Politics and Awful Art


A bit of a follow up to an earlier post where I linked to Mencius‘ thoughts on “An Almost Pure Empty Poetry,” and the circlejerk that is the Poetry Establishment; I came across this article at Overcoming Bias with a similar theme on the badness of poetry, and how ideologues are often blinded to the obvious faults in their own verse for the sake of “sticking it to the man,” or whatever ironic epithet you may choose to poke fun at the reflexive 1960’s anti-establishment mentality.

The trouble, as the author of the article points out, is endorsing bad poetry for what is perceived as good policy. Which makes it particularly hard to endorse this article, given that it’s largely told as a working through of craft in which the author gradually refines a small section of verse from,

I was not your destination
Only a step on your path

To the far inferior,

I was never your city,
Just a stretch of your road.

Although the process itself the author uses to reach the latter seems very sound, it’s obvious to me from the comparison of the two products that both are bad. But at least one has a directness and verve and clarity of purpose that’s conducive to the message that’s trying to be versified.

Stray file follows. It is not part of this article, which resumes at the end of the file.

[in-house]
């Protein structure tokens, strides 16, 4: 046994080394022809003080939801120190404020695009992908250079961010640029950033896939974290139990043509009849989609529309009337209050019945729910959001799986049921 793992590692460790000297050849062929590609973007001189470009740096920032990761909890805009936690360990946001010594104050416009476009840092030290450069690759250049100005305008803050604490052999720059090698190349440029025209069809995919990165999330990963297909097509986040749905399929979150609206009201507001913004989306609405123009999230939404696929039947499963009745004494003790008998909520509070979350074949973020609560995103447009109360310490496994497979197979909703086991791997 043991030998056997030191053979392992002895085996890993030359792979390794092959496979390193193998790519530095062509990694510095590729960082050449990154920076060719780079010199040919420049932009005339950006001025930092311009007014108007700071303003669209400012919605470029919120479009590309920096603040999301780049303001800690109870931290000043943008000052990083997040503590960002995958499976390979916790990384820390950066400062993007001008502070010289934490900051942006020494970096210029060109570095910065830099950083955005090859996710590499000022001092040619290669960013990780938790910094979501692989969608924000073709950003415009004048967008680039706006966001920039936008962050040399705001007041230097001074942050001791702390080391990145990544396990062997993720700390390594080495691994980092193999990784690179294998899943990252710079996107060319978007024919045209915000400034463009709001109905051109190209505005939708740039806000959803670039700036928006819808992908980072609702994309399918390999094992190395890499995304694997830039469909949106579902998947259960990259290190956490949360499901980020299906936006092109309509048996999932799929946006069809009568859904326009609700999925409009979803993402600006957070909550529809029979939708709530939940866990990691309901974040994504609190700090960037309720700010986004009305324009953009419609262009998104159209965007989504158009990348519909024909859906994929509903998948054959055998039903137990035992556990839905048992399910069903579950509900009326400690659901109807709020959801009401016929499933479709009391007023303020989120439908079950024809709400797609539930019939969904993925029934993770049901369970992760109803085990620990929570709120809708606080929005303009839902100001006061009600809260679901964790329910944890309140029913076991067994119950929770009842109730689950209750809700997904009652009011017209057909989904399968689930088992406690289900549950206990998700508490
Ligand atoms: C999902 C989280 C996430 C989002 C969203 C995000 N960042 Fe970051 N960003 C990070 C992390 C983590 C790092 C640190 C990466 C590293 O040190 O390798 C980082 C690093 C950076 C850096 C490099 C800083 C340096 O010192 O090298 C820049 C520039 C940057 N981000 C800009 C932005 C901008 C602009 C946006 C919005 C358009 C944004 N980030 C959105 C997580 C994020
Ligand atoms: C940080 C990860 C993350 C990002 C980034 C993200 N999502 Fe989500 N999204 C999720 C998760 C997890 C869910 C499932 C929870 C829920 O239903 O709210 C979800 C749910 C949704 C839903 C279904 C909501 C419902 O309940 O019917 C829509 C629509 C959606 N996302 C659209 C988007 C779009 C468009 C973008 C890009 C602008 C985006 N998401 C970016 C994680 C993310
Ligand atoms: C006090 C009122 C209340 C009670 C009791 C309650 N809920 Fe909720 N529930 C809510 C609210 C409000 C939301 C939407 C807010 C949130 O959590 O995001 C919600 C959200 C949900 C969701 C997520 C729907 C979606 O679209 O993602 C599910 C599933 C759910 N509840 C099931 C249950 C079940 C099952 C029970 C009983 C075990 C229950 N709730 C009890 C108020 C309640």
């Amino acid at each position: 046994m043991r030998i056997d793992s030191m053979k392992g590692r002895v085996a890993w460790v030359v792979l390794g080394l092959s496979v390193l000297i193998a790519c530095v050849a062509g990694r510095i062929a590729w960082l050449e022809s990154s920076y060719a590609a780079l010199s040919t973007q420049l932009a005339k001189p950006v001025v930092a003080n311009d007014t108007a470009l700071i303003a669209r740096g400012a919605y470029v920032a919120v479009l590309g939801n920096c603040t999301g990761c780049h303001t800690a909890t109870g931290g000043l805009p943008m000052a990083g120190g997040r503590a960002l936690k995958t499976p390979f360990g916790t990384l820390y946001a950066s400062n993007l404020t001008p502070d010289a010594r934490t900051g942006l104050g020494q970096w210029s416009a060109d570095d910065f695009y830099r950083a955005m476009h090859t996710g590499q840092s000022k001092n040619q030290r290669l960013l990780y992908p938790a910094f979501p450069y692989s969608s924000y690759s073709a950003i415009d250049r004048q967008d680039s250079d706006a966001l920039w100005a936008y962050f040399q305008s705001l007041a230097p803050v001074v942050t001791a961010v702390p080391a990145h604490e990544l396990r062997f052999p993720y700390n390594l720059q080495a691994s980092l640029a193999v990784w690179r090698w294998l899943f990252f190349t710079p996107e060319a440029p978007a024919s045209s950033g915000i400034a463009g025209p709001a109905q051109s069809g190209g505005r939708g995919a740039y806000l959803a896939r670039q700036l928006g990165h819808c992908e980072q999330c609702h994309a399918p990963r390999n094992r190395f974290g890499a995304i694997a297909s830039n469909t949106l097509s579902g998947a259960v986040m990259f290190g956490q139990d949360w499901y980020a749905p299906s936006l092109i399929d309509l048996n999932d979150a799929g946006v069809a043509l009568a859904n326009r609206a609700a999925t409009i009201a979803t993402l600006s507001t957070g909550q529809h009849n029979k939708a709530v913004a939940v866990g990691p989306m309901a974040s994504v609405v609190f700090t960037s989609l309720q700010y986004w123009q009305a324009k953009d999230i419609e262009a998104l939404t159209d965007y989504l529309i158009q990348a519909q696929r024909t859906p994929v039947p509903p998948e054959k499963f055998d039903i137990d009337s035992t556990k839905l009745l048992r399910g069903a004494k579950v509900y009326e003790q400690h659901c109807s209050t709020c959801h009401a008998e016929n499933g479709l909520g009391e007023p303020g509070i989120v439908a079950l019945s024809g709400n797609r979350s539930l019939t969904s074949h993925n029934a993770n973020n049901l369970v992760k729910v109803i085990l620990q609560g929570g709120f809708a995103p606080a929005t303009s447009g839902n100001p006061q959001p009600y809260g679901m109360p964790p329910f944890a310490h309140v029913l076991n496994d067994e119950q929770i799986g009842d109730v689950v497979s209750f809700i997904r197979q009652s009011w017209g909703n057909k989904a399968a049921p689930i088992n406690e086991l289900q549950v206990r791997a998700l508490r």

I suppose in the spirit of not justifying bad verse with policy, we shouldn’t discount the policy because of the bad verse? Oh well. At least the comments provided a link to these clever little anecdotes.

2 Responses

  1. I’m clueless when it comes to poetry and typically avoid it at all costs, but when it comes to (fictional) movies or books, having strong politics is usually a bad thing. I like Neal Stephenson’s attitude towards politics in art:

    “These I avoid for the simple reason that artists often make fools of themselves, and begin to produce bad art, when they decide to get political. A novelist needs to be able to see the world through the eyes of just about anyone, including people who have this or that set of views on religion, politics, etc. By espousing one strong political view a novelist loses the power to do this. Anyone who has convinced himself, based on reading my work, that I hold this or that political view, is probably wrong. What is much more likely is that, for a while, I managed to get inside the head of a fictional character who held that view.”

    One of the many reasons I like Stephenson…

  2. I haven’t read anything by Stephenson — But I’ve seen quotes from his works pop up from time to time and always liked his insight. One of these days I’ll get Snow Crash from the library…

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